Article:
Go said that with the backing of the Supreme Court nullifying his declaration as persona non grata, he should be eligible to run for POC president.

Not allowed

Despite the Supreme Court decision, Go’s candidacy was not accepted by the election committee of the POC, headed by former congressman Victorico Chaves and composed of La Salle’s Bro. Bernard Oca and Ateneo de Manila University’s Ricky Palou.

The committee initially decided not to disqualify Go from running for president, but asked that in order for Go to run, he must first submit a copy of the Supreme Court decision backing his candidacy.

But later, the election committee changed its mind again and decided not to allow Go to run at all, in fear of angering the International Olympic Committee (IOC).

“He is not allowed to run because as far as the election committee is concerned, he is not part of the POC, he isn’t a member,” Palou told Rappler over the phone.

“We reviewed it thoroughly, the fact that it could affect the POC in the International Olympic Committee, and they might construe this as government intervention,” he said, adding that they did not want the POC to be suspended or even expelled.

When asked why Cojuangco then turned to the Supreme Court to try to appeal the RTC’s decision expelling Go, if that too could be viewed as government intervention, Palou said that was Cojuangco’s own interpretation.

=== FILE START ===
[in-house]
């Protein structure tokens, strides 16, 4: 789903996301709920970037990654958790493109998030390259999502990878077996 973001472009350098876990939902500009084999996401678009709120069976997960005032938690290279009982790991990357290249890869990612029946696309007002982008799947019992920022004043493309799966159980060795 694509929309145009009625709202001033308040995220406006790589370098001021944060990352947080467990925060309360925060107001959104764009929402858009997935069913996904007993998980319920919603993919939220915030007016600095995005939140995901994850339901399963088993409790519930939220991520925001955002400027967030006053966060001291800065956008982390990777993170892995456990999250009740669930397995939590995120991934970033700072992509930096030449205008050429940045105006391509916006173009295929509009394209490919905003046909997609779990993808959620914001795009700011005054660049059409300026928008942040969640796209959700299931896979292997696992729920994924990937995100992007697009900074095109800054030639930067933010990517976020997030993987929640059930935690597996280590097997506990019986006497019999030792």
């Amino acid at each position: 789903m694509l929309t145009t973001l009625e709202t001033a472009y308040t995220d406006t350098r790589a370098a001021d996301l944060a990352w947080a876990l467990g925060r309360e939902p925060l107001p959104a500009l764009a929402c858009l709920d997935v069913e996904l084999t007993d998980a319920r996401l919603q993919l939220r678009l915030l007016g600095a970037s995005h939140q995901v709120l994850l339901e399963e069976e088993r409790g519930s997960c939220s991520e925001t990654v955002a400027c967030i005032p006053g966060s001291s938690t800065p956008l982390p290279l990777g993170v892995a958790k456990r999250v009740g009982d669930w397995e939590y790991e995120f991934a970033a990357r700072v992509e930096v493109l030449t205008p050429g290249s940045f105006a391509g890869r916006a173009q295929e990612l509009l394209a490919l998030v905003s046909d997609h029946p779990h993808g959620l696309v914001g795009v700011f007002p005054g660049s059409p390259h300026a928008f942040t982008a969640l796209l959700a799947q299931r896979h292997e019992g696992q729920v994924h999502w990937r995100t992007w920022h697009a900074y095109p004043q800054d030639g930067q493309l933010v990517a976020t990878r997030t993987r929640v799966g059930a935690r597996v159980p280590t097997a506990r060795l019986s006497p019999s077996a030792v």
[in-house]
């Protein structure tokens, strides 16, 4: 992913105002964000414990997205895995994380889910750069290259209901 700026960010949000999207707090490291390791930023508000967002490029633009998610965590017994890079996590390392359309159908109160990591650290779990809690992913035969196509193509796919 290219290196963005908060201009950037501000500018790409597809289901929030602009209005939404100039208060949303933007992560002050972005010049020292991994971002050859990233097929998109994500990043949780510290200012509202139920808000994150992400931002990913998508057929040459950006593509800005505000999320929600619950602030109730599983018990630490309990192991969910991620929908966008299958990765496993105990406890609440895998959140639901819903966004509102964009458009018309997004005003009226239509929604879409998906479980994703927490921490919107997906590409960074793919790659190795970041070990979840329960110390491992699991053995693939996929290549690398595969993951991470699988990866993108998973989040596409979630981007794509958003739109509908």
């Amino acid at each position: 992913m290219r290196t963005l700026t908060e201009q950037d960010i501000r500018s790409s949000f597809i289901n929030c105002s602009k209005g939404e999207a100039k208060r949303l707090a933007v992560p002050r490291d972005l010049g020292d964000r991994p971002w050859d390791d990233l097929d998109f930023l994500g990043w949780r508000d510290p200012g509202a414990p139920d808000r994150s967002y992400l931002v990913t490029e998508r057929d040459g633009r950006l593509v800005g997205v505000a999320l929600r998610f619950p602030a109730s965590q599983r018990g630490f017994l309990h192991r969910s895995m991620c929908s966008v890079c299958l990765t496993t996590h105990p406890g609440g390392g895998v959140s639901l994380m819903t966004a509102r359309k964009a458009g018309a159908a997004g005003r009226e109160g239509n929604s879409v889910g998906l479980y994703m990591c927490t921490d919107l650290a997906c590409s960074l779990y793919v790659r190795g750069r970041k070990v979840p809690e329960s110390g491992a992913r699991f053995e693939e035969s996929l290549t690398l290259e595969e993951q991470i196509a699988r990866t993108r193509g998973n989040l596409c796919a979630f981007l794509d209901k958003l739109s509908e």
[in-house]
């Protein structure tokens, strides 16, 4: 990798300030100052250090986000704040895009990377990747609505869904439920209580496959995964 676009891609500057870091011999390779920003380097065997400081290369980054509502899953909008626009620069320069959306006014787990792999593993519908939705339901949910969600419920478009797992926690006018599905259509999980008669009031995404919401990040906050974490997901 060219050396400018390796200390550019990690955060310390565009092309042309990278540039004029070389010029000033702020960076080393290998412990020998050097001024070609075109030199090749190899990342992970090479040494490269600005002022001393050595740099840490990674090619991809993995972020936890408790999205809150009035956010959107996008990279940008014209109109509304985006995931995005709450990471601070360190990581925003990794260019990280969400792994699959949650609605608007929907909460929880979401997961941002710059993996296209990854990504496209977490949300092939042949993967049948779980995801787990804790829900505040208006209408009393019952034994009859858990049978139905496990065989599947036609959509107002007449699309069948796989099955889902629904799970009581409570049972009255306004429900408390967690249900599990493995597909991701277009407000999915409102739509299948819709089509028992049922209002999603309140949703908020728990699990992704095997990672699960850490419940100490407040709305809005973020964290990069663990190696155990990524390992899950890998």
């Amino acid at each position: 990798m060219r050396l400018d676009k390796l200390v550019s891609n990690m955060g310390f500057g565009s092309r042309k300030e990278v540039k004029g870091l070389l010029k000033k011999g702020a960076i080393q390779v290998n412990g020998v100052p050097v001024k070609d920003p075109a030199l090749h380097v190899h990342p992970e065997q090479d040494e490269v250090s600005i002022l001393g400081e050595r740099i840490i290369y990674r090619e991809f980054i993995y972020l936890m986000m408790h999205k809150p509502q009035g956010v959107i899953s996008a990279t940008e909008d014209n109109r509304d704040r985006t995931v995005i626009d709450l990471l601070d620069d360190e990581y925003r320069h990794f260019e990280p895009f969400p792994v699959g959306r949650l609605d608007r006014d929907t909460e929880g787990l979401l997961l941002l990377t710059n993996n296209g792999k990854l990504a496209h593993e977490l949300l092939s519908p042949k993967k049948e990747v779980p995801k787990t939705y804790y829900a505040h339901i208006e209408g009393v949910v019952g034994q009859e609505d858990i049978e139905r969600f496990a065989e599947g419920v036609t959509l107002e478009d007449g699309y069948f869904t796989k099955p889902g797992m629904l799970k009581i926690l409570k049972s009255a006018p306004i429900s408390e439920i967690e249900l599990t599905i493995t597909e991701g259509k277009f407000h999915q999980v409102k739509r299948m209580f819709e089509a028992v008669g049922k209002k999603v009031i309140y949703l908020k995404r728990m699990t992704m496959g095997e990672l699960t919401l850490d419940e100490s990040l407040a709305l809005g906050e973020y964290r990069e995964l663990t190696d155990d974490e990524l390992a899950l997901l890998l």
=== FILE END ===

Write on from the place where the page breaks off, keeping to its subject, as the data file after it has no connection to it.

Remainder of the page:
He said the decision not to include Go was the committee’s alone, and denied that they have had any communication with Cojuangco.

The committee’s decision and definition of government intervention has been questioned by critics.

It was upon learning of the committee’s decision when Go filed for a TRO with the Pasig RTC to stop the elections, but after suddenly deciding he would no longer run, Go withdrew the TRO he filed just hours earlier.

Reforms?

While Cojuangco will run unopposed, a group led by POC first vice president Manny Lopez is set to challenge his ticket.

The strategy, according to Lopez, is to fill the POC with like-minded leaders who are looking for change.

“We may not have a candidate for the president post but we have come up with a lineup that can push reforms for Philippine sport. We can sill create change and assert ourselves by sheer numbers,” Lopez was quoted as saying in a report.

The group is backed by MVP.

Lopez is aiming to remain first vice president, and will challenge Joey Romansanta of karate, who is under Cojuangco’s slate.

Those running with Lopez include Monico Puentevella of weightlifting who is seeking the POC chairmanship, Abraham “Bambol” Tolentino of cycling for 2nd vice president and Romeo Ribano of squash for treasurer. Four others are vying for executive board positions.

Meanwhile Cojuangco’s ticket is composed of Romasanta, Tom Carrasco for chairman, Jeff Tamayo for 2nd vice president, Julian Camacho for treasurer, Prospero Pichay for auditor and four others for board members.

Cojuangco has been under fire for the declining performance of Filipino athletes in international competitions during his tenure – including the dismal showing of the Philippine delegation in the 2012 London Olympics.

He has also been accused of malversation of funds during the 2005 Philippine Southeast Asian Games. – Rappler.com